- The first full week of February sees three central bank rate decisions in the Bank of Canada, the Bank of England, and Banxico, but not one is expected to move on rates; commentary will be key.
- Jobs data from New Zealand will underscore the RBNZ’s decision to keep rates on hold, while Canadian labor market data will continue to remain uneven, keeping the BOC on hold as well.
- Attention will still remain on Brexit, the US-China trade war negotiations, and the impending US government shutdown.
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02/05 Tuesday | 03:30 GMT | AUD Reserve Bank of Australia Rate Decision
The Reserve Bank of Australia meets for the first time in 2019 this week but expectations for any change in policy – looser or tighter – are completely flat. Indeed, at 0% probabilities for either a 25-bps rate hike or cut, the coming RBA meeting will be defined by not what is done but rather by what is said. Taking into account that inflation (+1.8% y/y last reading) is just below the midrange of the RBA’s target (+1-3%), the labor market is stable (5% unemployment rate), and the growing concerns of a global slowdown thanks to Australia’s two largest trading partners locked in a trade war, a broadly neutral tone by the RBA should be anticipated. Accordingly, the first policy meeting of 2019 may not produce much direction in the Australian Dollar unless there’s a noticeable change in tone in the communique. Markets are anticipating a broadly neutral RBA for most of 2019; there is a 35% chance of a 25-bps rate cut by the end of the year.
02/05 Tuesday | 15:00 GMT | USD ISM Non-Manufacturing/Services Composite (JAN)
The ISM Non-Manufacturing/Services Composite due out on Tuesday covers economic activity for roughly two-thirds of the world’s largest economy, making it far more important than the Manufacturing Composite due out the prior Friday. Due in at 57 from 58, there is an expectation that some growth momentum has been lost. We’ll be watching the data carefully to see how the US government shutdown impacted the economy in January. If the January US Nonfarm Payrolls report is any indication, then we should be expecting another strong Non-Manufacturing/Services Composite.
02/06 Wednesday | 21:45 GMT | NZD Employment Change & Unemployment Rate (4Q)
According to a Bloomberg News survey, jobs growth in New Zealand slowed by the end of 2018, underscoring what has becoming a neutral policy environment for the Reserve Bank of New Zealand. The rate of quarterly jobs growth is due in at +0.3% from +1.1% previously, while annual rate is set to slow to +2.6% from +2.8%. Coupled with signs that there’s disinflation across the developed world, the RBNZ is unlikely to find the upcoming jobs data reassuring. As it stands, rates markets are pricing in a 0% chance of a rate move at the February 13 policy meeting, and there’s a 20% chance of a 25-bps rate cut by June 2019.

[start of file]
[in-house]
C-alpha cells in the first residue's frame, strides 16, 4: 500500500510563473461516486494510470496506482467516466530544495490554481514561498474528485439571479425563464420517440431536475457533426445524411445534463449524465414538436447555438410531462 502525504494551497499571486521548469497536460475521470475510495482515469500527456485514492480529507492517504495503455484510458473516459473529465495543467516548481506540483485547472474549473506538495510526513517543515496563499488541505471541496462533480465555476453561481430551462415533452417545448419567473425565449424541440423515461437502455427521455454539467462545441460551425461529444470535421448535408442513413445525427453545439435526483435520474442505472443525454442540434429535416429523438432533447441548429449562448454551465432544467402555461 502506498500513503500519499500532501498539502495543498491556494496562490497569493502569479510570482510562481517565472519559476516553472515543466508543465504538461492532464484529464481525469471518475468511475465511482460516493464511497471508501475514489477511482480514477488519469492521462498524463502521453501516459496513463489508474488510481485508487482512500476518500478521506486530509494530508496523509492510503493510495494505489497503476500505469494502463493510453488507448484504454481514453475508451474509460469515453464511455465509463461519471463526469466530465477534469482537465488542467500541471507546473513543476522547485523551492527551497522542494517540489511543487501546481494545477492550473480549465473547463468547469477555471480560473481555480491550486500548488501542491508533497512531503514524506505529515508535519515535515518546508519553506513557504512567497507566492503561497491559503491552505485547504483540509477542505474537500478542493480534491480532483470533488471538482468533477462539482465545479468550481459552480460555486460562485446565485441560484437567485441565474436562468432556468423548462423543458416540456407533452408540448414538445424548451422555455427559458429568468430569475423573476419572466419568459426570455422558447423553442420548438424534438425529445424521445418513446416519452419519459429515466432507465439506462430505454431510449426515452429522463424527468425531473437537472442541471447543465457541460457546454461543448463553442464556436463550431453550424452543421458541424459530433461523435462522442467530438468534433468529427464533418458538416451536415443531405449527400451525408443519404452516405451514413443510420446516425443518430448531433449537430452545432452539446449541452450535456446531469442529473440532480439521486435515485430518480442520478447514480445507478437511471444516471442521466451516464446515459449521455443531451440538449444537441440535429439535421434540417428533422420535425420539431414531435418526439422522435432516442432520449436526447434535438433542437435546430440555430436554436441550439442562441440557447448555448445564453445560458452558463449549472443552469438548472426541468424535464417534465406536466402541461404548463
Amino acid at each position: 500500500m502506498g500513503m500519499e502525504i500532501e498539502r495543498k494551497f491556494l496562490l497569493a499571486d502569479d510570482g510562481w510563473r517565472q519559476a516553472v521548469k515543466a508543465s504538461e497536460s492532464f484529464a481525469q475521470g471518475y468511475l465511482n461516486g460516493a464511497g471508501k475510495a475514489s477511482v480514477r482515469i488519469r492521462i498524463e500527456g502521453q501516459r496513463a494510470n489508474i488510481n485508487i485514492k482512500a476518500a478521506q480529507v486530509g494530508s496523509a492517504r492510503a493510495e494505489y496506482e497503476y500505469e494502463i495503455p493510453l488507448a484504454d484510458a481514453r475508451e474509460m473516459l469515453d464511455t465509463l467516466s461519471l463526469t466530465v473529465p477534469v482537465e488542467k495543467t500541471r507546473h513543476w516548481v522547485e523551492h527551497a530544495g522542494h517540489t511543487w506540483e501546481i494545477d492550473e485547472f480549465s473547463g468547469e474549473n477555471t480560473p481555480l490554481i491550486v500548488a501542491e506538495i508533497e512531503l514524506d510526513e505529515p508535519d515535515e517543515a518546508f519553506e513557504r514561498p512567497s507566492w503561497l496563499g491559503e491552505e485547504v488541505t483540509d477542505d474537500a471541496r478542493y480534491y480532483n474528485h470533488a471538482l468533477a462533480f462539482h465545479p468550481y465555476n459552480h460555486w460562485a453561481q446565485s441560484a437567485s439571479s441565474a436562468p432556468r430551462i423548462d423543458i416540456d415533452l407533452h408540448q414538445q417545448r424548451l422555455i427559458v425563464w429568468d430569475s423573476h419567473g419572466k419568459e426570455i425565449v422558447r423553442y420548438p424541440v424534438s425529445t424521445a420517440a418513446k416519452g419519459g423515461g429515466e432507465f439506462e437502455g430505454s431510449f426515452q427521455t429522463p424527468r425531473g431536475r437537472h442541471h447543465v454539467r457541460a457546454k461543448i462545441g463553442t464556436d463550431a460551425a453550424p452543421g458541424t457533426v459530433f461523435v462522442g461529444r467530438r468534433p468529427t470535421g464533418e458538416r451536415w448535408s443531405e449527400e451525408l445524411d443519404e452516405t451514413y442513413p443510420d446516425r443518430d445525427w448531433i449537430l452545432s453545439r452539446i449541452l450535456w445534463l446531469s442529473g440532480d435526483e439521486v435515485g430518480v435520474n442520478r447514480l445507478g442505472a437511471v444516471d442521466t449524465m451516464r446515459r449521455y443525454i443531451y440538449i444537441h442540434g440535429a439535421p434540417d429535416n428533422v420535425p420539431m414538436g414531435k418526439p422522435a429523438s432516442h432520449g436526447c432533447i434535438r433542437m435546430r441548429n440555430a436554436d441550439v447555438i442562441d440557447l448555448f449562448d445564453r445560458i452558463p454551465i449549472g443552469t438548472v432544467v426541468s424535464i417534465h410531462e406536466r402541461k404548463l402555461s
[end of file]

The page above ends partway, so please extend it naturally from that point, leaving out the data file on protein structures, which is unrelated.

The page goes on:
02/07 Thursday | 12:00 GMT | GBP Bank of England Rate Decision
The Bank of England rate decision this coming Thursday is part of what is colloquially known as ‘Super Thursday,’ when the BOE holds its policy meeting, releases a rate decision, and updates is Quarterly Inflation Report (QIR). Released in February, May, August, and November, the QIR is the BOE’s version of the Federal Reserve’s Summary of Economic Projections or the European Central Bank’s Staff Economic Projections. As such, much like the Fed or the ECB, traders have become conditioned into only expecting policy changes by the BOE on ‘Super Thursdays.’
However, with the Brexit discussions still ongoing, the BOE will stay as quiet as possible regarding the situation so as to not appear as trying to influence the outcome. If the BOE acknowledges that it has prepared for a no deal, ‘hard Brexit,’ it shouldn’t be considered a big deal: it’s better to prepared than not. Given that topline inflationary pressures have been fading, the impetus for the BOE to act as soon as possible once Brexit is wrapped up appears to have faded. We’ll be expecting a largely neutral BOE this week.
02/08 Friday | 13:30 GMT | CAD Net Change in Employment & Unemployment Rate (JAN)
The Canadian labor had an uneven 2018, and 2019 looks like it might start off in a similar fashion. The January Canadian labor report is set to see topline growth at a modest +2K, below the +9K jobs added in December. The pace of gains isn’t enough to keep up with the number of job market participants seeking work, however, and the unemployment rate is due to increase to 5.7% from 5.6%. Such labor market data, coupled with the softening inflation backdrop, should give the Bank of Canada cover to keep rates on hold for the first few months of 2019, mirroring the Federal Reserve’s policy tightening efforts.
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--- Written by Christopher Vecchio, CFA, Senior Currency Strategist
To contact Christopher, email him at firstname.lastname@example.org